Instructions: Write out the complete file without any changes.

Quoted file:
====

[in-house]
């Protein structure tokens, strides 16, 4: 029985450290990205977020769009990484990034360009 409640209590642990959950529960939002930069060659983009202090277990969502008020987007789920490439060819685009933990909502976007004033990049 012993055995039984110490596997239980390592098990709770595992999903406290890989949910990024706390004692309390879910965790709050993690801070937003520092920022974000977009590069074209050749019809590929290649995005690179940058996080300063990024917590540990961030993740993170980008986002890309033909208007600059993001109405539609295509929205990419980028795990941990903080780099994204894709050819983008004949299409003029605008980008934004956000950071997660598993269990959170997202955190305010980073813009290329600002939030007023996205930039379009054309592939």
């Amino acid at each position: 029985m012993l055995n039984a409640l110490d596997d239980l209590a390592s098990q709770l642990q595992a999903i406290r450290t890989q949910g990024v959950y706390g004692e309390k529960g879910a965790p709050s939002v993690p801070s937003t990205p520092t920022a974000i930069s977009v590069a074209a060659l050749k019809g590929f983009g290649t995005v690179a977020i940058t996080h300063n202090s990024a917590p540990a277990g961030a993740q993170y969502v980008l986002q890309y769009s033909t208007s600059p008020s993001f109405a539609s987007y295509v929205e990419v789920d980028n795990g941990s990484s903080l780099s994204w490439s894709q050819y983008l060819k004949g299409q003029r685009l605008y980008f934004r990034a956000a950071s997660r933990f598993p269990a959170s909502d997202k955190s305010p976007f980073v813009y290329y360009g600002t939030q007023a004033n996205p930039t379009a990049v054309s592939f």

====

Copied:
[in-house]
């Protein structure tokens, strides 16, 4: 029985450290990205977020769009990484990034360009 409640209590642990959950529960939002930069060659983009202090277990969502008020987007789920490439060819685009933990909502976007004033990049 012993055995039984110490596997239980390592098990709770595992999903406290890989949910990024706390004692309390879910965790709050993690801070937003520092920022974000977009590069074209050749019809590929290649995005690179940058996080300063990024917590540990961030993740993170980008986002890309033909208007600059993001109405539609295509929205990419980028795990941990903080780099994204894709050819983008004949299409003029605008980008934004956000950071997660598993269990959170997202955190305010980073813009290329600002939030007023996205930039379009054309592939």
């Amino acid at each position: 029985m012993l055995n039984a409640l110490d596997d239980l209590a390592s098990q709770l642990q595992a999903i406290r450290t890989q949910g990024v959950y706390g004692e309390k529960g879910a965790p709050s939002v993690p801070s937003t990205p520092t920022a974000i930069s977009v590069a074209a060659l050749k019809g590929f983009g290649t995005v690179a977020i940058t996080h300063n202090s990024a917590p540990a277990g961030a993740q993170y969502v980008l986002q890309y769009s033909t208007s600059p008020s993001f109405a539609s987007y295509v929205e990419v789920d980028n795990g941990s990484s903080l780099s994204w490439s894709q050819y983008l060819k004949g299409q003029r685009l605008y980008f934004r990034a956000a950071s997660r933990f598993p269990a959170s909502d997202k955190s305010p976007f980073v813009y290329y360009g600002t939030q007023a004033n996205p930039t379009a990049v054309s592939f």